You may be wondering why we’re looking at the ASUS TUF Gaming FX505 again. Well, because the Taiwanese company have updated the lineup of gaming laptops with AMD Ryzen CPUs as well as brand new Nvidia GTX GeForce GPUs.
The model we’re looking at is the TUF FX505 DU – it comes with an AMD Ryzen 7-3750H processor that’s paired with an Nvidia GeForce GTX 1660Ti 6GB. This makes the FX505 DU the priciest of the GTX variants in the lineup.
But before we start talking about what’s different, let’s get formalities sorted first. Last year, we took a look at the model with an Intel Core i7-8750H processor and Nvidia GeForce GTX 1060 pairing that saw praises from our editor-in-chief Warren.
On the outside, the ASUS TUF FX505 remain the same with absolutely no changes – it still features the same chassis that ASUS claims has withstood military grade tests – and although it’s plastic all around, it does feel sturdy. What needs to be said however, is that our review unit came in the Gunmetal Grey colour option, but the laptop hits Malaysian shelves with only the Stealth Black version.
The display is a 15.6-inch FHD IPS anti-glare panel – but here’s where things start to differ from its Intel counterparts. All AMD Ryzen models – bar the RTX 2060 SKU – comes with a panel that only pushes 60Hz. We reckon this has something to do with keeping the device affordable.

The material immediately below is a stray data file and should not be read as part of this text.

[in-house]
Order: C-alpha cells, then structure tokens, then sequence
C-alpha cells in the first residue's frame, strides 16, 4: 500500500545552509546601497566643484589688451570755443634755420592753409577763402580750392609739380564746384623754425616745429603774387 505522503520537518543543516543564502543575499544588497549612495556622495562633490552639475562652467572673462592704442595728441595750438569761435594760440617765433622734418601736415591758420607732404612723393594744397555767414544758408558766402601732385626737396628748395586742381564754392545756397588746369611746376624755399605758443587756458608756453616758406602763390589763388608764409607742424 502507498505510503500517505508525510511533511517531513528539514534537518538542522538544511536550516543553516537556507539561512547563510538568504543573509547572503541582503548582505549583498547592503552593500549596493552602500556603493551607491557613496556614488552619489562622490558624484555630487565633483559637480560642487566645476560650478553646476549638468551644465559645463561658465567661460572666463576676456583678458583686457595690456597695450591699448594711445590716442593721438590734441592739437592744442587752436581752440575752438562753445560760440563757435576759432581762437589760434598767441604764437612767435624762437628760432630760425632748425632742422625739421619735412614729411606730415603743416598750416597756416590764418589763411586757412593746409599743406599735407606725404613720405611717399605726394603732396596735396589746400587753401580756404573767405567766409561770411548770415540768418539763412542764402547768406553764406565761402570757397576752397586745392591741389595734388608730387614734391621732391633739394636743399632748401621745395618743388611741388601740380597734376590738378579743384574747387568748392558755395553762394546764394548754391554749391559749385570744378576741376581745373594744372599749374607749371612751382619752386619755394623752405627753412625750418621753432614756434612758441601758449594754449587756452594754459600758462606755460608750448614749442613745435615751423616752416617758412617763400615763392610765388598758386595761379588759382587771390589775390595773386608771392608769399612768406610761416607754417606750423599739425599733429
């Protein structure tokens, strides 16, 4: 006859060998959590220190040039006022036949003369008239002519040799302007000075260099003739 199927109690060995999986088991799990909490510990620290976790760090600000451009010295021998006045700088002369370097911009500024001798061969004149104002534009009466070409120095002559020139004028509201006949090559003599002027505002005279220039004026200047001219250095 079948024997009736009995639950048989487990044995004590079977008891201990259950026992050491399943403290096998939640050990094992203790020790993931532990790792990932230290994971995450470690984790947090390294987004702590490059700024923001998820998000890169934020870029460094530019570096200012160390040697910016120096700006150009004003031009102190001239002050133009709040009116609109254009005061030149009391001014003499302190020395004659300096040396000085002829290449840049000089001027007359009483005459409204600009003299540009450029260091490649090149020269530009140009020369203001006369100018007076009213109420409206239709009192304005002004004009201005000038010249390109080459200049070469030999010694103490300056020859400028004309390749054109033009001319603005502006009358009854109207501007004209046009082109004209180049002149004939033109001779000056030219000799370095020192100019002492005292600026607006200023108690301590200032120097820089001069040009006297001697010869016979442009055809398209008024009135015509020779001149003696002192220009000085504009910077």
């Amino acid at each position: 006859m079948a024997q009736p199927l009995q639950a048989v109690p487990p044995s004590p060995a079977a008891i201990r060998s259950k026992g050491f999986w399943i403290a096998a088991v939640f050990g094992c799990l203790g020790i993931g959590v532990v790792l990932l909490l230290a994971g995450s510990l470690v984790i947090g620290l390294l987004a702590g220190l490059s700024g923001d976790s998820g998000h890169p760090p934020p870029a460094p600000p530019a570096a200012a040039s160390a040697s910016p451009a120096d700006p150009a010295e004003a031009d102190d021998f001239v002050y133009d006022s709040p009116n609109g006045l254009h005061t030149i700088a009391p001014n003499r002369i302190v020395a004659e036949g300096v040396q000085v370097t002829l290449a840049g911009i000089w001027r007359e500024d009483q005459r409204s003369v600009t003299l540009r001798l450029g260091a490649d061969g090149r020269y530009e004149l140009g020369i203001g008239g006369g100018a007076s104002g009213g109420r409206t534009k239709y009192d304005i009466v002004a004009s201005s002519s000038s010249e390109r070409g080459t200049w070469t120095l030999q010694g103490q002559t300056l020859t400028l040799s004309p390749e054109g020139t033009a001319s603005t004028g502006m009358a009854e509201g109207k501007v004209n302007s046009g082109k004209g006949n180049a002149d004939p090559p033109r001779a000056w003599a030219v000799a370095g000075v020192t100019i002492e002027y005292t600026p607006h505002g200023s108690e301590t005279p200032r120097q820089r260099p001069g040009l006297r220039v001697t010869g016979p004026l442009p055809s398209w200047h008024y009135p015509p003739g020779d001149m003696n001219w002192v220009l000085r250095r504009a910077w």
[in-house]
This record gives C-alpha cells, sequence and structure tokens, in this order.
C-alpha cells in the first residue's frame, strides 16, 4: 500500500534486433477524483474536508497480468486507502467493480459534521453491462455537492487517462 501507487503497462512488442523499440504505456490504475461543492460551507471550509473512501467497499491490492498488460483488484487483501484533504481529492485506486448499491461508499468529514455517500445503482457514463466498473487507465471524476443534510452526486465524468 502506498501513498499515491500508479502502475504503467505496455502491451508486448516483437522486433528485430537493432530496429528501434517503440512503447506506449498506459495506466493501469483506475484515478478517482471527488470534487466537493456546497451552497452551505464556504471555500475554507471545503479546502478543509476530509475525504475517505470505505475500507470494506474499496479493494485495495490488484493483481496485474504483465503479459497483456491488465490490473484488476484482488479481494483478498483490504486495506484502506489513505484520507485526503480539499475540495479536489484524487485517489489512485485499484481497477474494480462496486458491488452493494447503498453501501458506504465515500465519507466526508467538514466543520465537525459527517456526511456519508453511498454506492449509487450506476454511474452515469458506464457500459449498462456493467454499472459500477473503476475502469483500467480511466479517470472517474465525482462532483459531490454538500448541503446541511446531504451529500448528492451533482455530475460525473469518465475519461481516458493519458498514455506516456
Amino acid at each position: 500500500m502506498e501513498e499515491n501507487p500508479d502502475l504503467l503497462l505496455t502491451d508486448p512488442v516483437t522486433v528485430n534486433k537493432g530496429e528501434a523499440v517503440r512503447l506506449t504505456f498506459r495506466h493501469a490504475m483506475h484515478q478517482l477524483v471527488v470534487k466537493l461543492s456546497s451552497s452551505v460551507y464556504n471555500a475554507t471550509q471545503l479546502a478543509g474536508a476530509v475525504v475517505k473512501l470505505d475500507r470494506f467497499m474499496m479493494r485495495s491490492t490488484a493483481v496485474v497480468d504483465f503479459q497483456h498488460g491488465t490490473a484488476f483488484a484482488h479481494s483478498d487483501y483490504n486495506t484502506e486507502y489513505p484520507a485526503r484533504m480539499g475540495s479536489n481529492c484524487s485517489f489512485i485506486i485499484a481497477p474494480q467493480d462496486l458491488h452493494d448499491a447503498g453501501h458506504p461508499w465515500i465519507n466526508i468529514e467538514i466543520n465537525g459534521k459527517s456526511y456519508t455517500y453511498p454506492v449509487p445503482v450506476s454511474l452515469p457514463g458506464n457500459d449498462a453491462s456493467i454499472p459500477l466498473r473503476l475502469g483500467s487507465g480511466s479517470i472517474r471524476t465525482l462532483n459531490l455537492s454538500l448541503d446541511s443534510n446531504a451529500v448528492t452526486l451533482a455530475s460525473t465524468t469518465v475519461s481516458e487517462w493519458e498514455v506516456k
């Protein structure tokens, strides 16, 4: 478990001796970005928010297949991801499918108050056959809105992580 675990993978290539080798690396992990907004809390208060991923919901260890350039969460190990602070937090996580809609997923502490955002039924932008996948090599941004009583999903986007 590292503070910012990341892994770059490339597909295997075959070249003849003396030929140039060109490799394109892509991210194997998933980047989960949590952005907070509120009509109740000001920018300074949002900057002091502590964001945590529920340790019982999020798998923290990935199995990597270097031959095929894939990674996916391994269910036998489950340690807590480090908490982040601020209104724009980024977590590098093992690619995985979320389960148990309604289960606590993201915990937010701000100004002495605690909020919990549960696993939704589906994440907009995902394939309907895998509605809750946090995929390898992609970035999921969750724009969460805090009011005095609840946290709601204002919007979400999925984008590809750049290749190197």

Let’s step back a bit and talk about build quality – we did mention that the laptop feels sturdy, and it does for the most part. But when typing, we noticed obvious rattling and hollowness towards the far-left side of the laptop – specifically where the left shift key would be. The previous Intel models didn’t suffer from this, so it boggles my mind as to why it’s present in the AMD models.
Speaking of keyboard, if you’re a fan of fancy colours, you’ll be glad to know that all SKUs across the range get RGB-lit keyboards now. You can customize the colour schemes and patterns via ASUS’ Armoury Crate app, which should be pre-installed. The keys however, are fully painted on the top while the bottom is transparent, so you’ll only be able to see lights from below the keys. Maybe it’s just me being stuck on using the ASUS Zephyrus S’ keyboards, which were fantastic.
Moving over to connectivity and ports – the laptop, as you may know three USB-A ports, one ethernet port, a full HDMI port, a 3.5mm headphone jack, and a kensington lock – all placed on the left side of the machine. It sadly doesn’t come with an SD card slot and USB-C port.